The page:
I’m Not Yet Ready to Write an Elegy for the World: NaPoWriMo

Monday Morning Musings:

“See what you lost when you left this world, this sweet old world”

—Lucinda Williams, from the song, “Sweet Old World” (Listen here.)

“I am of certain convinced that the greatest heroes are those who do their duty in the daily grind of domestic affairs whilst the world whirls as a maddening dreidel.”

–Florence Nightingale (I could not find a source for this.)

 

When the fool becomes king

it’s difficult to celebrate

to know what is real and what is fake

(news)

a radio host said

it didn’t seem right

to slip in an April Fool’s story

because this year

 

it’s a crazy, mixed-up world

our, sweet old world

 

I dream about Mary Todd Lincoln,

grieving over her dead son and husband,

ghosts that walk the White House,

does the current resident see them,

feel the presence of the great and not so great?

Will he destroy our world?

(the news spins and whirls maddeningly)

I wonder if Mrs. Lincoln crazy,

or was it simply the world about her,

the nation torn apart,

brother fighting brother,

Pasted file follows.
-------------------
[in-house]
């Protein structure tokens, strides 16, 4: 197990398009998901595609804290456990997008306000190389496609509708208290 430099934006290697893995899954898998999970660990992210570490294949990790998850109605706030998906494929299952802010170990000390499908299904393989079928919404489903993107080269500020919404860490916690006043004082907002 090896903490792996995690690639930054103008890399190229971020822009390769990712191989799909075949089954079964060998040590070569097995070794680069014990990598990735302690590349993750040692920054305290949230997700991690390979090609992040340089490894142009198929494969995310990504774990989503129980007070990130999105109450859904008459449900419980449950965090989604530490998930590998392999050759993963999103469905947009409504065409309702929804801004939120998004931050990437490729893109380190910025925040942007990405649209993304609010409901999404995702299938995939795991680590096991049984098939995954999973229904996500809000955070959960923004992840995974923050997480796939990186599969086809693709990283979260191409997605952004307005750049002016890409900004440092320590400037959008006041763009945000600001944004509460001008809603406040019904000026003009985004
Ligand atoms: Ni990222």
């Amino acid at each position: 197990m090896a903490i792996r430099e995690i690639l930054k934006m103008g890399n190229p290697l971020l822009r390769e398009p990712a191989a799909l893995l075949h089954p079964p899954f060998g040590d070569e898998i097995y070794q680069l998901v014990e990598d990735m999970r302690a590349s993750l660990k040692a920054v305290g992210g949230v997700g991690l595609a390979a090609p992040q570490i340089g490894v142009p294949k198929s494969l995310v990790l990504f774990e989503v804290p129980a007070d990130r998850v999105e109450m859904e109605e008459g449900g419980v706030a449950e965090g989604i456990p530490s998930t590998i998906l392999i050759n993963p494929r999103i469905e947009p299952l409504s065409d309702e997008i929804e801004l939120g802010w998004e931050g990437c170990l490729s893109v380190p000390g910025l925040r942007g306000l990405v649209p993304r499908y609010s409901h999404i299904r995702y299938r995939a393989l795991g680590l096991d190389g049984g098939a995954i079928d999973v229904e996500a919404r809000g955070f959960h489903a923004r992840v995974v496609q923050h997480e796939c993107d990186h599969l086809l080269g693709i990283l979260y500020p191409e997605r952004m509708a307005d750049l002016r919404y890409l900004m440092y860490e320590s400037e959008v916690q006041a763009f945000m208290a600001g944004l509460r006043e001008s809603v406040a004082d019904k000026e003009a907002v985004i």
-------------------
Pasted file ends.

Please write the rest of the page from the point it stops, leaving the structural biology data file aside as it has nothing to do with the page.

her husband a martyr,

and did she long then to leave this sweet old world?

 

We watch movies about strong women,

twentieth- century women,

one raising her son alone,

we eat pizza and drink some wine

because it’s a sweet old world, isn’t it?

FullSizeRender 100

 

the woman is confused

but she does her best,

most people do

(as I hope, as I believe)

and I guess she does a good job,

because her son wants to be a good guy

who cares about women,

she does something right,

because, after all, many years later her son will make this movie,

and Annette Benning will play her,

crazy and sweet, this world.

 

The other woman hid people,

(in a zoo)

she truly lived in a crazy world

where the monsters ruled,

living in plain sight,

real human monsters

scarier than fictional demons,

the zoo became a pig farm

because the animals had been killed,

people, animals,

to monsters there is little difference,

the woman’s husband fights bravely with guns,

the woman fights with her soul,

she understands that she needs to woo the monster,

as she does an animal,

though she is terrified,

they are heroes, this couple,

in a world spinning crazily like a dreidel,

will it fall on nun, their “guests” must wonder

or will a great miracle happen there?

They saved 300 people,

perhaps a great miracle did happen there.